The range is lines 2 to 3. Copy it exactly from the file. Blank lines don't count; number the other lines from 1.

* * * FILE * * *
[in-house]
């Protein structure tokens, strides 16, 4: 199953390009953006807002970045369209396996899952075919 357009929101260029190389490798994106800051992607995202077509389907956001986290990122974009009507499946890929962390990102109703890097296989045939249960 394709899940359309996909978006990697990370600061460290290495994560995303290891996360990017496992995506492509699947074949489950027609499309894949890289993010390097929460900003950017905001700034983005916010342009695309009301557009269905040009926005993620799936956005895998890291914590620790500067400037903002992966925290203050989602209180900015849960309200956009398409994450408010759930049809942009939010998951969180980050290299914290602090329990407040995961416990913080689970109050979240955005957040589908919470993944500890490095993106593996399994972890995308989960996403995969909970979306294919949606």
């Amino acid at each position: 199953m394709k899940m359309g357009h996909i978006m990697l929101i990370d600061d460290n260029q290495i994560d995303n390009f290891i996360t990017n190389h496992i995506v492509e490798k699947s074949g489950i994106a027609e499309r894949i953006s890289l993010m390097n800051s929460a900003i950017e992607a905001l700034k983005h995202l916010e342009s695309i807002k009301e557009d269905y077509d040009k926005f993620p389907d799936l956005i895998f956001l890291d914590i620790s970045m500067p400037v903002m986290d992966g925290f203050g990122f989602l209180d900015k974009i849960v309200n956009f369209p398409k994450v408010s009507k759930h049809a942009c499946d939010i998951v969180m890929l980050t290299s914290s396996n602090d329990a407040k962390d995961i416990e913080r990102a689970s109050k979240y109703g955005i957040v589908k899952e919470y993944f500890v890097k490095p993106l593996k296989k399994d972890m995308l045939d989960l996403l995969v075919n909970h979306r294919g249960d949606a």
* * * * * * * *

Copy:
């Protein structure tokens, strides 16, 4: 199953390009953006807002970045369209396996899952075919 357009929101260029190389490798994106800051992607995202077509389907956001986290990122974009009507499946890929962390990102109703890097296989045939249960 394709899940359309996909978006990697990370600061460290290495994560995303290891996360990017496992995506492509699947074949489950027609499309894949890289993010390097929460900003950017905001700034983005916010342009695309009301557009269905040009926005993620799936956005895998890291914590620790500067400037903002992966925290203050989602209180900015849960309200956009398409994450408010759930049809942009939010998951969180980050290299914290602090329990407040995961416990913080689970109050979240955005957040589908919470993944500890490095993106593996399994972890995308989960996403995969909970979306294919949606």
């Amino acid at each position: 199953m394709k899940m359309g357009h996909i978006m990697l929101i990370d600061d460290n260029q290495i994560d995303n390009f290891i996360t990017n190389h496992i995506v492509e490798k699947s074949g489950i994106a027609e499309r894949i953006s890289l993010m390097n800051s929460a900003i950017e992607a905001l700034k983005h995202l916010e342009s695309i807002k009301e557009d269905y077509d040009k926005f993620p389907d799936l956005i895998f956001l890291d914590i620790s970045m500067p400037v903002m986290d992966g925290f203050g990122f989602l209180d900015k974009i849960v309200n956009f369209p398409k994450v408010s009507k759930h049809a942009c499946d939010i998951v969180m890929l980050t290299s914290s396996n602090d329990a407040k962390d995961i416990e913080r990102a689970s109050k979240y109703g955005i957040v589908k899952e919470y993944f500890v890097k490095p993106l593996k296989k399994d972890m995308l045939d989960l996403l995969v075919n909970h979306r294919g249960d949606a």